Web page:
“I am committed to working hard for the future of all Floridians and their families and tackling the dinner table issues that affect us all – helping families put food on the table, saving money for our children’s education, and keeping our communities safe,” Anderson stated. “By promoting and defending our conservative principles of low taxes, limited government, more freedom and the Constitution – including our Second Amendment rights – we can build a more prosperous Florida for all.”

Val Demings tries new route to get anti-terrorism money for Orlando

Orlando Democratic U.S. Rep. Val Demings has attached an amendment to a Homeland Security bill hoping for another route to get anti-terrorism money for Orlando and other cities left out of a federal grants program.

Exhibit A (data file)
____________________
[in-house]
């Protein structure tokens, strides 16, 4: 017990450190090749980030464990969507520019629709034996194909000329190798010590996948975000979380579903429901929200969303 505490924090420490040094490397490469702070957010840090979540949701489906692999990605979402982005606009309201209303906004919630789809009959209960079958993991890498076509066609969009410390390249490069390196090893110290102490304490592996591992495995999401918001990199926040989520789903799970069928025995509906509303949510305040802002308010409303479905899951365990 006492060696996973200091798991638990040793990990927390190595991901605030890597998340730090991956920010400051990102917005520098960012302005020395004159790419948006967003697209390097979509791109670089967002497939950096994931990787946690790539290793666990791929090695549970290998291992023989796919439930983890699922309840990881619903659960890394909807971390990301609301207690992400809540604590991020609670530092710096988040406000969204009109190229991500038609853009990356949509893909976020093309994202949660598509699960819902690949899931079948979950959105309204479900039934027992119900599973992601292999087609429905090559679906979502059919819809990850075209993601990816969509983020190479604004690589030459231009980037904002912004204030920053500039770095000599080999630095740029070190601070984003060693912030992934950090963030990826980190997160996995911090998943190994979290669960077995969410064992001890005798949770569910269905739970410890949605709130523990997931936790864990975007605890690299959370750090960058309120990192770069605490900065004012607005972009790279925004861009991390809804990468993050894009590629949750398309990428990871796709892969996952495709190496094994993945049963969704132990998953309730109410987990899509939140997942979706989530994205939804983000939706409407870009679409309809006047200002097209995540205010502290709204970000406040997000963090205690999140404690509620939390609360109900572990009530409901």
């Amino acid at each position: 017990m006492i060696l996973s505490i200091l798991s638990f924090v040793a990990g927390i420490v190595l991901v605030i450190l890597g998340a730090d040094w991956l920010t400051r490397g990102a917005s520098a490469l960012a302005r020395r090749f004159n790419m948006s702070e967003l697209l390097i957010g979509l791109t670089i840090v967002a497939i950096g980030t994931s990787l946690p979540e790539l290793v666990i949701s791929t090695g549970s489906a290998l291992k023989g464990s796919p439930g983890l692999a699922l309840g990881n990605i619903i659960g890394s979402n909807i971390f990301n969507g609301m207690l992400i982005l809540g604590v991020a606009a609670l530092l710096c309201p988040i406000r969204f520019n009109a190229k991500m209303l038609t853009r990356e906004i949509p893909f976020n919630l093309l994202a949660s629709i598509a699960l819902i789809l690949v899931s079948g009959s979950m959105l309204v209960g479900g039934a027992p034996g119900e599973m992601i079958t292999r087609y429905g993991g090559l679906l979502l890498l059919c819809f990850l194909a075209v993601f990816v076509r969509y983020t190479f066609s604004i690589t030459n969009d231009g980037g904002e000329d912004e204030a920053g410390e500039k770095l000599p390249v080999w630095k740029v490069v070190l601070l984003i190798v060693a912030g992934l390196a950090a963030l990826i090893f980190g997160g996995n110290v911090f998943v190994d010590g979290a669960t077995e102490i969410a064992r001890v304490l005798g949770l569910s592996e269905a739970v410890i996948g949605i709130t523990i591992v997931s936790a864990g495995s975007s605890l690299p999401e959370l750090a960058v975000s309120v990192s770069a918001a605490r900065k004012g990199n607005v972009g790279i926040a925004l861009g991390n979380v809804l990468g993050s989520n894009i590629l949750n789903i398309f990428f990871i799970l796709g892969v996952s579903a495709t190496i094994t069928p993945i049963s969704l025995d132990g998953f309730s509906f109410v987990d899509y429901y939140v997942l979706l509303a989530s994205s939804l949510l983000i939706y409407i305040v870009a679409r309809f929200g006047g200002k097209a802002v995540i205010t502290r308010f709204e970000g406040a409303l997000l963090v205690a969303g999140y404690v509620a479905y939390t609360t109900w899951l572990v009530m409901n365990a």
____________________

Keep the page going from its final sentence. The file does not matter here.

On Wednesday Demings got the amendment into House Resolution 2825, the Department of Homeland Security Authorization Act of 2017, during a U.S. House Homeland Security Committee hearing, to create a new avenue for anti-terrorism grants to at-risk cities.

Such money has been distributed to cities the department ranks as having the highest risks for terrorism, providing multi-million grants for law enforcement to beef up anti-terrorism capabilities. Orlando received such grants several times through 2014, but hasn’t qualified since.

Demings and others in Florida’s congressional delegation have argued that the department’s criteria don’t adequately take into account such things as the many millions of visitors the City Beautiful hosts each year. Congress members from other cities such as San Antonio had joined Demings in previous efforts to get Homeland Security to reassess its criteria.

The new program, outlined in Demings’ amendment, would permit cities and jurisdictions that previously received anti-terrorism grants to apply for new funding under a new program, to sustain counter-terrorism training and equipment. It would be a competitive grant program, and would authorize at least $39 million for the purposes of allowing high-risk urban areas that were previously eligible.